GABRIELA LOPEZ DE CRUZ-PINTO: During that period, they interrogated me, and they followed me everywhere, even to church, even to visit friends. And they followed me everywhere. They threatened me, and they asked me, they said, “Why don’t you get married? Constancio already die.” And they told me, they said, “We are handsome. We are pretty, white. And Constancio is black, has a flat nose. Why don’t you marry us?” And I told them, I said, “I’m a Catholic, and I can’t do that. If I do that, my parents will kill me. I am married at the church, so there’s no way I can do that.”
AMY GOODMAN: Now, this is a standard problem in East Timor for the women of Timor, as many were kept by Indonesian soldiers and high-level officials at their houses.
GABRIELA LOPEZ DE CRUZ-PINTO: Yes.
AMY GOODMAN: And had their children.
GABRIELA LOPEZ DE CRUZ-PINTO: Yeah.
AMY GOODMAN: We’re talking to Gabriela Lopez De Cruz-Pinto, as well as Isabela Galhos. We only have a few minutes, and I wanted to ask about the future for women in East Timor, because it seems that you face a double oppression. One is the Indonesian military, which has been horrendous, with the killing of a third of the population. And the other is what happens in your own culture, where women stand. Now, if people follow the Timorese situation, you know there are many male leaders. Xanana Gusmao, the rebel leader of East Timor, Jose Ramos-Horta, the Nobel Peace Prize winner, Bishop Bello, also a Peace Prize winner. We’re not hearing from women in leadership. Bela Galhos, why not?
ISABELA GALHOS: Well, you know, it hasn’t been easy being a women living in East Timor. Situation getting worse right after the invasion. I don’t say that before that everything was alright. No, it’s even getting worse and worse there right after the invasion and occupation of East Timor. Our society is male-dominated, and we have a very strong Catholic, very conservative Catholic nation. And we have specific rules that consider as a culture which are putting women down most of the time.
And I see that our future, to rebuild a democratic society, an independent country. All of this will achieve if, you know, they have — other half of the population also have the same position in the society, play roles in the society also. So there’s going to be a lot of work need to be done on this matter, but we’re determined to do so, and we’re very optimistic about it, particularly young ones, the young generation. We’re in a situation where people are very flexible in talking about the situation of women, issues that considered to be taboo, had never been discussed for so many years, and now people talk about it. And I do hope that will be more progress taking place on this matter.
AMY GOODMAN: Are there women’s groups in East Timor that are functioning? And what are the issues that you focus on?
ISABELA GALHOS: There are a group of women that exists right after — more active right after Suharto was overthrown last year. They’re called Fokupers, Forum Communication for East Timorese Women. And then they have a good relationship with Indonesian women’s group, Solidaritas Perempuan, [inaudible]. All of these groups, women’s — Indonesian women’s groups in Indonesia, they have been working side by side in helping Timorese women and go through the situation where under Indonesian military occupation and under our male domination, all of that has been a very good program taking place in East Timor right now in terms of women have been — they have, for the last few, few months, they have come shown that they have a program, and they are determined to do — to change society’s ideas of how they look at women.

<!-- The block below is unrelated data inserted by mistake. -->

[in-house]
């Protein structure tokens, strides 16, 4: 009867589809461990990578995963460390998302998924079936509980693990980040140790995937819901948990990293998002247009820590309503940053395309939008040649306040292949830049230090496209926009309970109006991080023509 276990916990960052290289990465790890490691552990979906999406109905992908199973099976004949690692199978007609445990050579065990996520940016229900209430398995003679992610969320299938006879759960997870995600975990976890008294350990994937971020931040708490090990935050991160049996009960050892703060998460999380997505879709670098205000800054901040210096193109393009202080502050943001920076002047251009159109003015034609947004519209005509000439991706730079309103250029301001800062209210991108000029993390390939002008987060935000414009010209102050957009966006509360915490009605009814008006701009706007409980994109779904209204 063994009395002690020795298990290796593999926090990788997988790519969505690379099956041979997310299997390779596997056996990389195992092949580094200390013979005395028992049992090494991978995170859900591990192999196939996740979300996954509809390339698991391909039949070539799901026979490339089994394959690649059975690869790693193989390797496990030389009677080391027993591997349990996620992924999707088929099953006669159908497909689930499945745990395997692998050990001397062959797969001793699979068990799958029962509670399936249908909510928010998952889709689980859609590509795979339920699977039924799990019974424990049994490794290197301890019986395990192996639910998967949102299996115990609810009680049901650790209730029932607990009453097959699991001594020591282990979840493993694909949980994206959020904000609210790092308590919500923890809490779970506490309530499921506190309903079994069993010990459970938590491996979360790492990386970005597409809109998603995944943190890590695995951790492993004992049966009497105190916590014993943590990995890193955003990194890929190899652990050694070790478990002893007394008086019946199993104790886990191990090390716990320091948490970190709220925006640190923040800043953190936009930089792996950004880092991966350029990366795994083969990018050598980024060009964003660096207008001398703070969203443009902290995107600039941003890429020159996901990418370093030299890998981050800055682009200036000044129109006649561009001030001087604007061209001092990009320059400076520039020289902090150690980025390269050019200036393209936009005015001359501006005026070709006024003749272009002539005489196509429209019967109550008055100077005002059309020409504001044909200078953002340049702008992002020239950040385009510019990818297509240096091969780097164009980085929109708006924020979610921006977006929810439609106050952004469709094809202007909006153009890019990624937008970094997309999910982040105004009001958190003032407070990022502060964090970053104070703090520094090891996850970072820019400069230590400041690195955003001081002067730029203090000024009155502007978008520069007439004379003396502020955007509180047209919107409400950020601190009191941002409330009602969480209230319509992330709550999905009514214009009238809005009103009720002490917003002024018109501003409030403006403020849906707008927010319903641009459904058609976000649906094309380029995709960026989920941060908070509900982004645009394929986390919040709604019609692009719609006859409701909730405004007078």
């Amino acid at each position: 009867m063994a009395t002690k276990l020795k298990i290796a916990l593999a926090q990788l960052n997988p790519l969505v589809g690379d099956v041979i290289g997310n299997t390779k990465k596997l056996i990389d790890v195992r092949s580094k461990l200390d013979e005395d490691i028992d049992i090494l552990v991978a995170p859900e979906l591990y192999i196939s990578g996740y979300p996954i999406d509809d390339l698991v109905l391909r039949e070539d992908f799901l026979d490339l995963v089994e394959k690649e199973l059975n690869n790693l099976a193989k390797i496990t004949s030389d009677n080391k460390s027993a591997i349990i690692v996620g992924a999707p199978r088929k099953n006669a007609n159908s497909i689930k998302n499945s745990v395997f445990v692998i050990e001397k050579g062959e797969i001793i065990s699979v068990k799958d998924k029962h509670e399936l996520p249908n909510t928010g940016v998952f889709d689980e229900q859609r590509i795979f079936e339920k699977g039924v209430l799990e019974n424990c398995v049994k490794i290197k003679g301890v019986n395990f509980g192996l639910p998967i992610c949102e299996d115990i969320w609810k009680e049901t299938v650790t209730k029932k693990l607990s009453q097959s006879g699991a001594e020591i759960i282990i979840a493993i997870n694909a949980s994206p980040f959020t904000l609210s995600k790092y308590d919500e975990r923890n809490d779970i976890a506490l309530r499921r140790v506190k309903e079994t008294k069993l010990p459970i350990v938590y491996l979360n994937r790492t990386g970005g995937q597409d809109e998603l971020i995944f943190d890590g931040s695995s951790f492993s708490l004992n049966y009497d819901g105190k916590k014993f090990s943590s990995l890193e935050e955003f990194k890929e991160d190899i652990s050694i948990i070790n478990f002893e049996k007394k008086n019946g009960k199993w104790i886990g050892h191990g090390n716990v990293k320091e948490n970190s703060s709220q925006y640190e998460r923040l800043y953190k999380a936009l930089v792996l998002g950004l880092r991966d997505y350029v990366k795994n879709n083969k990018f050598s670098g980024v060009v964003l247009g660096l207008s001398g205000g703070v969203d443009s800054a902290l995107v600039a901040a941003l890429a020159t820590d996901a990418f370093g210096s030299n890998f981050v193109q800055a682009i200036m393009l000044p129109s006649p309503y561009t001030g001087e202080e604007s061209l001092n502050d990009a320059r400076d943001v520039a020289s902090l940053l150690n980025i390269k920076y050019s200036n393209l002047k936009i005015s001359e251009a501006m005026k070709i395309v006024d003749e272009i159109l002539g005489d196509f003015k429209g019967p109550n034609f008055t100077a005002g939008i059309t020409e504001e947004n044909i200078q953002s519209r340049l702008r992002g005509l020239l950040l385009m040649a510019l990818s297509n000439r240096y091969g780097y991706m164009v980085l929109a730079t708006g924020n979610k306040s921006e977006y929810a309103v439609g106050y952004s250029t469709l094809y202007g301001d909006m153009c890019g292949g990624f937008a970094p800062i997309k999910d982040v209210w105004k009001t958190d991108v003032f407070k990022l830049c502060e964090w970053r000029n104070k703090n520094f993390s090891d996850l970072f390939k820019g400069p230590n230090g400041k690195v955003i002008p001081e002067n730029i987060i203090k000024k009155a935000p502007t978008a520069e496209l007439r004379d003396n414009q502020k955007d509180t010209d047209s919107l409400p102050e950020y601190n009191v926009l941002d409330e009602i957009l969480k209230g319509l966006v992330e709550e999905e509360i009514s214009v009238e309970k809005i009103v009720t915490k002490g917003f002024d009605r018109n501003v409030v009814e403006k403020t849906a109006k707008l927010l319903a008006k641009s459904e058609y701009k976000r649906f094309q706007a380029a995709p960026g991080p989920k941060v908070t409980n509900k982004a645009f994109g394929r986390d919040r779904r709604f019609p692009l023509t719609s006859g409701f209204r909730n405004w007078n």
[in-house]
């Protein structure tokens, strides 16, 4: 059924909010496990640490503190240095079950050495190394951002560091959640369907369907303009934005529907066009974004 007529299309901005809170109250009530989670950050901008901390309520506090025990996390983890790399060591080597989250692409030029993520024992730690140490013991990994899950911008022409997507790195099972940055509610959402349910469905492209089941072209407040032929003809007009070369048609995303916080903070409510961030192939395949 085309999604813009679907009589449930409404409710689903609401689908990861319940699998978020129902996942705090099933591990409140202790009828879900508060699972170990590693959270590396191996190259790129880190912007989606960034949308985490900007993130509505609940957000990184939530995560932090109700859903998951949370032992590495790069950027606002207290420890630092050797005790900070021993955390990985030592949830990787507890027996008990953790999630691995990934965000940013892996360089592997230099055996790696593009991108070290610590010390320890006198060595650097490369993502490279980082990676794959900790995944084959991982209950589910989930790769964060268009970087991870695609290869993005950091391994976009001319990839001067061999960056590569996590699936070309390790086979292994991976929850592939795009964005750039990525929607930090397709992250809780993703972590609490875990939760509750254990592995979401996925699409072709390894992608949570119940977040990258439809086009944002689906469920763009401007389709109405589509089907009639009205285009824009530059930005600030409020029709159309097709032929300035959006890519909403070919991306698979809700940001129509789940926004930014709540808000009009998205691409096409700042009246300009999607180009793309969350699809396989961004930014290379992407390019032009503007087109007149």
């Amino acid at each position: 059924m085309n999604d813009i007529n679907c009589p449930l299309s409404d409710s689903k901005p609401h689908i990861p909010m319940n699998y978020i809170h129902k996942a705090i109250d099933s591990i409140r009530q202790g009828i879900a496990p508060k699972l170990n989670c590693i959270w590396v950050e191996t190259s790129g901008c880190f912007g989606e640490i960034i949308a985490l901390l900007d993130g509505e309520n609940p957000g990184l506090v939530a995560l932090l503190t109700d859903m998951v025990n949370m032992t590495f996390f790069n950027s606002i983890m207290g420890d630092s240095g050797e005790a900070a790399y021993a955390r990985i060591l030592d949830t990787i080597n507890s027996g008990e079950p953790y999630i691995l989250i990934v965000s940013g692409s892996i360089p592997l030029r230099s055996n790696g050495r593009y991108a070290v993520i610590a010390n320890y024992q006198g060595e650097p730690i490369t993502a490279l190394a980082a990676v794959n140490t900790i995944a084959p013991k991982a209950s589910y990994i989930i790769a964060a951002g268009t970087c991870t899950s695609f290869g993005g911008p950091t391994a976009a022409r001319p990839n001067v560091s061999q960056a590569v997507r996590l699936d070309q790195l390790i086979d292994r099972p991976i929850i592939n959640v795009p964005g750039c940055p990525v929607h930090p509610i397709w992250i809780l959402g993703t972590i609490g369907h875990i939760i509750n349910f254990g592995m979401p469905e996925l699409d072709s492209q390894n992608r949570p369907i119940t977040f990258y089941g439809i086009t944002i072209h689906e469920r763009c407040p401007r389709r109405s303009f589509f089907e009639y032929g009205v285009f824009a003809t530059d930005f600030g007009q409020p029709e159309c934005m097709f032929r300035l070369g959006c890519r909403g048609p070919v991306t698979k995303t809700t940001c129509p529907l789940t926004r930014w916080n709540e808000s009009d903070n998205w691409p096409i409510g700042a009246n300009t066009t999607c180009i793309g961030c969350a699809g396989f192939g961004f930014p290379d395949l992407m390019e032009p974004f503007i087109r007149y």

AMY GOODMAN: Domestic violence, a major issue, Gabriela, in East Timor, men beating their wives?
GABRIELA LOPEZ DE CRUZ-PINTO: Yeah, because I saw men beating their wives like — just like an animal. They don’t care where in the place where they beat. Even it’s outside the house, they’re beating them up until all their body was swelling. And then sometimes they don’t talk to the women for few days, even though it’s their fault.
AMY GOODMAN: As you have discussions with the male leaders of Timor, are these issues you discuss?
GABRIELA LOPEZ DE CRUZ-PINTO: No.
AMY GOODMAN: You’re married. You’re married to one, Gabriela.
GABRIELA LOPEZ DE CRUZ-PINTO: I’m married to one, but so far I haven’t discussed these things, and he hasn’t beaten me up. So —
ISABELA GALHOS: Well, this is something that is a very sensitive issue. It’s not an easy issue to discuss. We do try to discuss this issue. There’s a few conference took place, were only, you know, filled up by East Timorese women. But this such issue is still not considered as an important issue. This issue is considered a secondary issue. You know, right now everybody is focused on liberation of East Timor, so such issue they always consider as a secondary, and they say, you know, “Wait until later, when East Timor is free, and then let’s talk about this.” It’s like same like other country, too. You know, you take an example of many other country, this is what their men tell them. So this the — it’s up to East Timorese women how they’re going to take this leadership, and just do it, not waiting for the men.
AMY GOODMAN: Well, if you two are any indication, the men have quite a challenge in front of them. And we will continue to follow your situation, the situation of women in East Timor. And I thank you very much for being with us. Our guests, Isabela Galhos, who is a Timorese exile, defected to Canada several years ago, here in New York for the historic vote on self-determination that took place yesterday in East Timor. And Gabriela Lopez De Cruz-Pinto, who is here in the United States, as well.
Do you both plan to return ever to live in East Timor?
GABRIELA LOPEZ DE CRUZ-PINTO: Yes, we are.
ISABELA GALHOS: Yes.
AMY GOODMAN: Well, we look forward to covering you there and talking to you when you return.